Creating Report Alerts in Crystal Reports

In Crystal Reports, a feature called Report Alerts has become more important the last few years. It has to do with the fact that there are at least occasional exceptions to many kinds of report data. “Problems or conditions outside the norm” is a good way to phrase it, and when those happen, we often need to know about them ASAP. Hence Report Alerts.

Creating one isn’t hard—we just have to know three things going in. [a] What to call it, [b] what condition triggers it, [c] what message to show when it kicks in—this last is optional but strongly recommended.

Report Alerts box

Looking for a low order count is a good example. Having set up a field to count orders per company, we can now set up an alert to see who placed less than, say, thirty orders for the year in question. In the Report menu, we slide to Alerts, then click Create or Modify Alerts.

Create Report Alerts

Next thing is to set up the actual alert. We click New on the right side of the box, give the alert a name, and write a user message—some people skip this, but having at least a brief message is important, as you never know who’ll be using the report.

Report Alerts condition

Then, most important, set up the condition which triggers this alert. (Back to our old friend, the Formula Editor.) In our case, we’re looking for suppliers who placed fewer than thirty orders this year, so the formula reflects this.

Refresh for Data

When done, we OK or Close out of all the boxes, save (desirable), and refresh (F5).  We should see the alert kick in, with the option to let us know which records triggered it.

Report Alerts result

Here we can see the number of records has narrowed down to only eighteen pages’ worth, rather than fifty-nine, and at least one supplier’s data confirms only twenty-three orders (less than thirty). So the alert lets you know something’s different, then allows you to see what the changes are.

As is often the case, the hard part is getting the details clarified. Someone said, “Computers don’t do vague.” It’s a point to bear in mind with Report Alerts.

Slicers in Excel PivotTables

When Excel 2007 was introduced, the PivotTable Field List included a “Filter” area, where one could drop a field to use as a filter (for example, year, brand name, size, etc. from a block of sales data). If the user filtered for one year, or one brand, the name of the item was visible in the space above the body of the table. But if more than one item was filtered for, all it would say was “multiple items”…and not which ones. The feature worked, but couldn’t take this into account. So in Excel 2010, and all versions following, the Slicer feature was added. (No, I don’t know where they got the name. Sounded a little odd to me, too….)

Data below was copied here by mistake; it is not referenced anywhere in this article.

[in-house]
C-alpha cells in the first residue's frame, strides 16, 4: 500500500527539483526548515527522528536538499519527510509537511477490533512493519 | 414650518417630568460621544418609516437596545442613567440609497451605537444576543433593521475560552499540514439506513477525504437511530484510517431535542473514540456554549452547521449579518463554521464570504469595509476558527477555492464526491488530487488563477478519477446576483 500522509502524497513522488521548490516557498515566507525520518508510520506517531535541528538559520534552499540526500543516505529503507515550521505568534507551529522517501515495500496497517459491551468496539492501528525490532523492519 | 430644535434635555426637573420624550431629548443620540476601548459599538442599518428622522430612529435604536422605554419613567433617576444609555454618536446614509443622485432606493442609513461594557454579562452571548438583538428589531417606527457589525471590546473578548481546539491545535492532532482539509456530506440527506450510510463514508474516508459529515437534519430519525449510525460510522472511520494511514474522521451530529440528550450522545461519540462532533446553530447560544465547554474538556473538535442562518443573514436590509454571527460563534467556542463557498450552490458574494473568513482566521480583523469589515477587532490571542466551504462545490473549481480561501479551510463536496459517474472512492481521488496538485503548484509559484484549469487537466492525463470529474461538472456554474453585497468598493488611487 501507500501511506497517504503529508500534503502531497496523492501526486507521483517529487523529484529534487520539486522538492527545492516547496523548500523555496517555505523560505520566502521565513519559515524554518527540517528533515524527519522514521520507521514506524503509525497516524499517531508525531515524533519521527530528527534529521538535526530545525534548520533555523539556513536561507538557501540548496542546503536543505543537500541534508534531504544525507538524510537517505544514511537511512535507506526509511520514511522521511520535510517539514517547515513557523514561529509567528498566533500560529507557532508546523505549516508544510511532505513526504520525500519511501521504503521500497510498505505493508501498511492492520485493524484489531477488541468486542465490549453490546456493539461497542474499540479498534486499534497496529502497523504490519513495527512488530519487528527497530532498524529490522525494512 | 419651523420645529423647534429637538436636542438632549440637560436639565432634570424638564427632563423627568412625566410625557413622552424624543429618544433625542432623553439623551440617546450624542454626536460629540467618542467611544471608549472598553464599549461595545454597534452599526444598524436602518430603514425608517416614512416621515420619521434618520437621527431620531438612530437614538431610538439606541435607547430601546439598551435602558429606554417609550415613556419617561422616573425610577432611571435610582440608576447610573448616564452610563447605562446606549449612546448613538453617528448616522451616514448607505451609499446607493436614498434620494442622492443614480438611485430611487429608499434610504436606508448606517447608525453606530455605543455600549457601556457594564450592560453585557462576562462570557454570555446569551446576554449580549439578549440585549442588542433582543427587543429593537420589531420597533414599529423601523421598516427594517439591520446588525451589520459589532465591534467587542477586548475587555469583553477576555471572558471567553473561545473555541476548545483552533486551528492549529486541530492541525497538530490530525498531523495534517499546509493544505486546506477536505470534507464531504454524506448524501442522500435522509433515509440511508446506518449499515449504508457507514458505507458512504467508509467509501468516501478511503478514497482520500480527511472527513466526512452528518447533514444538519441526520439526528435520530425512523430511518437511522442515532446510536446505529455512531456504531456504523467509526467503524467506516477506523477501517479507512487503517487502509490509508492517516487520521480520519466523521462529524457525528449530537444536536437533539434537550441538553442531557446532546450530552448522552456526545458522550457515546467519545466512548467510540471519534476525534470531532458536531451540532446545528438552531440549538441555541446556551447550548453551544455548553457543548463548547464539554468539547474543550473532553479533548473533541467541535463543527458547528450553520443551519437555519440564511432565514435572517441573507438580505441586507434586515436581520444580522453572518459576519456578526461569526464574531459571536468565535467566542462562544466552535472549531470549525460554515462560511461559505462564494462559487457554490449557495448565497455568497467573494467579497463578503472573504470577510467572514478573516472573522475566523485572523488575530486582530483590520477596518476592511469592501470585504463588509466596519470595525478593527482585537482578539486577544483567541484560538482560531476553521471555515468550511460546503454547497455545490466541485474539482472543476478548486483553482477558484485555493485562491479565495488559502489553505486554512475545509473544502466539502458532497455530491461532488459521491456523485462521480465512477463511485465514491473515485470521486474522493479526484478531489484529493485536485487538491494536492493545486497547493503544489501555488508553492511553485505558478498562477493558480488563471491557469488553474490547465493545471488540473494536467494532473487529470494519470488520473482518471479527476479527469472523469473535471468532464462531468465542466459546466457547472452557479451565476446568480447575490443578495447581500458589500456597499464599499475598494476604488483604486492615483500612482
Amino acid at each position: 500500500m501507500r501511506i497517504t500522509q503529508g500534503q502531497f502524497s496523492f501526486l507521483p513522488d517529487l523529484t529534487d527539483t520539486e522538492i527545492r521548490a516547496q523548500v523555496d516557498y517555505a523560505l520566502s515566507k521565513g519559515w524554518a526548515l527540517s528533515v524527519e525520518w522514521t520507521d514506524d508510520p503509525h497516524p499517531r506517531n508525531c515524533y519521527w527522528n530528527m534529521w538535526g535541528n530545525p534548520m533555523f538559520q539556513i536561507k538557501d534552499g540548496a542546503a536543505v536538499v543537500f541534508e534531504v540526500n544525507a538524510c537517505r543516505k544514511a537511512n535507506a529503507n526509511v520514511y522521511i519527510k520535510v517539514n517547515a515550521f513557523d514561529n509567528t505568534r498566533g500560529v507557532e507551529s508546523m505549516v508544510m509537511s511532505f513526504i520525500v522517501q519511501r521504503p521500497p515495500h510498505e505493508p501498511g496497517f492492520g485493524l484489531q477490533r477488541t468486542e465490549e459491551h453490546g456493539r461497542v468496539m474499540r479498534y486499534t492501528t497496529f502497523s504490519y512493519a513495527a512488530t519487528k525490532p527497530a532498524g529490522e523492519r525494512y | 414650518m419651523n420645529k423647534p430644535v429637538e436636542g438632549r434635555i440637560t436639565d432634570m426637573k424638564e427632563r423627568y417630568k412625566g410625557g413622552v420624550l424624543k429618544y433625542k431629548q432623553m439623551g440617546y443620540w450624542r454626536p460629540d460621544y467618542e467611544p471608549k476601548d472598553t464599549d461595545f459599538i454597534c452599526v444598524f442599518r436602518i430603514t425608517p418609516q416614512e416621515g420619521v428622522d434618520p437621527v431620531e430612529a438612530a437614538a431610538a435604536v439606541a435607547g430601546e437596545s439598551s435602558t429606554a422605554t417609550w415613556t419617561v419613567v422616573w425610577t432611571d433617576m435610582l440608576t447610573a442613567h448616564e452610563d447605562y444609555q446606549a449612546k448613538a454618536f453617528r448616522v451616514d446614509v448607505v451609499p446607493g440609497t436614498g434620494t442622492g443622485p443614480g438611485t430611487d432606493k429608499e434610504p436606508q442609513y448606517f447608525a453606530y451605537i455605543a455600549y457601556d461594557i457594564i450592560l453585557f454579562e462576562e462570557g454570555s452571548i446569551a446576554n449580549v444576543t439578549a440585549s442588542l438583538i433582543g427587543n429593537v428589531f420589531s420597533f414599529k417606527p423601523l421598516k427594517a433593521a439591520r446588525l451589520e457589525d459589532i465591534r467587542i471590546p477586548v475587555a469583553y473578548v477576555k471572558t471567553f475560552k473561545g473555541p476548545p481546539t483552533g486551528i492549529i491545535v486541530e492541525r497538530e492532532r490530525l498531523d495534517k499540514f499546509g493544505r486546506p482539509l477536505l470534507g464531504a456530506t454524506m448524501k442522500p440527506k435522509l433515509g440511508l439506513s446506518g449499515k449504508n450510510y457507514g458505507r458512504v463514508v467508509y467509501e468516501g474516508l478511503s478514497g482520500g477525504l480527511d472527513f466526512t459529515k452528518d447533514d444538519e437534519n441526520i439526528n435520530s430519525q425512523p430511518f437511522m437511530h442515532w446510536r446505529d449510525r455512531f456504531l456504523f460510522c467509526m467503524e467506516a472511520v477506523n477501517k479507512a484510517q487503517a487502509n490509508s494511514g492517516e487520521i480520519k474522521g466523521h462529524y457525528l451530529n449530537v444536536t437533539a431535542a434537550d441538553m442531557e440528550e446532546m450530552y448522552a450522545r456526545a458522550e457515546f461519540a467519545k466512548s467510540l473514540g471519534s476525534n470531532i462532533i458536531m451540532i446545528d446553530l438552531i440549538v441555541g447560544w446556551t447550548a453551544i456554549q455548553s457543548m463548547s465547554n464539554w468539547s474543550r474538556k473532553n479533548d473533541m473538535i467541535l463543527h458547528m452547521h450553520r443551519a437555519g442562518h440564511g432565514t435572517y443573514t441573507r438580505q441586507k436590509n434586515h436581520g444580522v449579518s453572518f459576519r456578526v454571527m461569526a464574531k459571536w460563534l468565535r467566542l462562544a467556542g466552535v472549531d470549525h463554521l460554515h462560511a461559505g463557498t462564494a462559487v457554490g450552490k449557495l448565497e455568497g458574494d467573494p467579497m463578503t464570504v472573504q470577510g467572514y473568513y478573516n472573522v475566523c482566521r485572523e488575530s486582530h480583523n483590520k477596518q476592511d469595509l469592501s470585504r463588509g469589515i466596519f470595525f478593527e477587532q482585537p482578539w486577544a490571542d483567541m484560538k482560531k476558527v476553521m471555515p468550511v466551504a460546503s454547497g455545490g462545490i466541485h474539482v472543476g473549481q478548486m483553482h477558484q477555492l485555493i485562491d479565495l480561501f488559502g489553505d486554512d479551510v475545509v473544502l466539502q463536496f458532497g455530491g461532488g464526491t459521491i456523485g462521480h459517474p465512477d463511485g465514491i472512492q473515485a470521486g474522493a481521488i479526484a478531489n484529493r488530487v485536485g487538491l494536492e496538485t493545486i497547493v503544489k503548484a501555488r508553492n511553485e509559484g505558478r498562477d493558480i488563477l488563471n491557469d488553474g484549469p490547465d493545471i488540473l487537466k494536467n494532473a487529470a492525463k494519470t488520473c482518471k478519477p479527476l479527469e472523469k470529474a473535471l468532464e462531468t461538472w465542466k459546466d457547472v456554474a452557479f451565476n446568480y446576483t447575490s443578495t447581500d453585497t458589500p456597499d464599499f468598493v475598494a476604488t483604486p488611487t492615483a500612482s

Creating one or more slicers is dead simple. Make sure you’ve clicked somewhere in your PivotTable or –Chart, go to the PivotTable/Chart Tools Options tab, look in the Sort and Filter group, and click Insert Slicer.

Insert Slicer

You’ll need to choose which fields you want to filter with. Usually it’ll be at least a couple, one of which will often but not always contain values. And when you’ve selected, click OK.

Select Slicers

Done. Using the slicers is also easy. Click on the thing(s) you want to filter for (i.e. see), and they stay visible. Everything else hides.

But there is one neat extra tucked in there. Aside from the fact that the slicers print (they’re a WYSIWYG item), and you can resize them, you can change the number of columns of buttons per slicer, which means you can show more of them at once, and save some screen (and print) space.

Setting Columns

And that means you can use them to the fullest, because most of the time, any user who looks at your printout can see what you filtered for! No muss, no fuss.

Slicers are one of my more favorite features in Excel. They’re a good answer to a reasonable question (filters you can see and know what they’re filtering for), and they’re easy to use. They help content be more user-friendly, and even in a static situation (printout or PDF), they retain their usefulness.

Filtering Data in Crystal Reports

When you run a report in Crystal Reports, you have a lot of latitude as to what goes in, how it’s formatted and organized, and so on. But one consideration that doesn’t always get mentioned is how to leave data out.
Turns out, it isn’t difficult. In fact, the technique is similar to one we find in several other programs which deal with data and databases.


After opening the program, the database and the report in question, the feature that does the filtering is the Select Expert–specifically, the Record part.


Among the logical operators available to us is “Is Not Like” (sometimes seen in other programs as “< >” or “Not Equal To”). This is the one that says “DON’T show me…” whatever it is you want to exclude from a given field, like City.


But the next part is also easy–just a little different. If, let’s say, we want Crystal to show all cities in a shipping list other than Albuquerque (watch your spelling on this one! 🙂 ), we put that name between asterisks, like so: *Albuquerque*.


This means that every record whose city name does NOT include Albuquerque (beginning with, ending with, or containing) will show in the report.


It may seem a little odd at first, to want to exclude information in Crystal Reports, since usually we’re trying six ways from Sunday to figure out how to include information. But don’t forget that panning for gold meant sifting out what you didn’t want, and reducing a sauce involves removing water or other fluid to make it denser and more flavorful.
As a related point, doing Web searches can involve a similar idea. We often use Google to look for things, but the Advanced search capability lets us say, in essence, “Look for this and this but NOT that.” Hardly ever gets used, but it’s always there if we need it. Ditto in Crystal.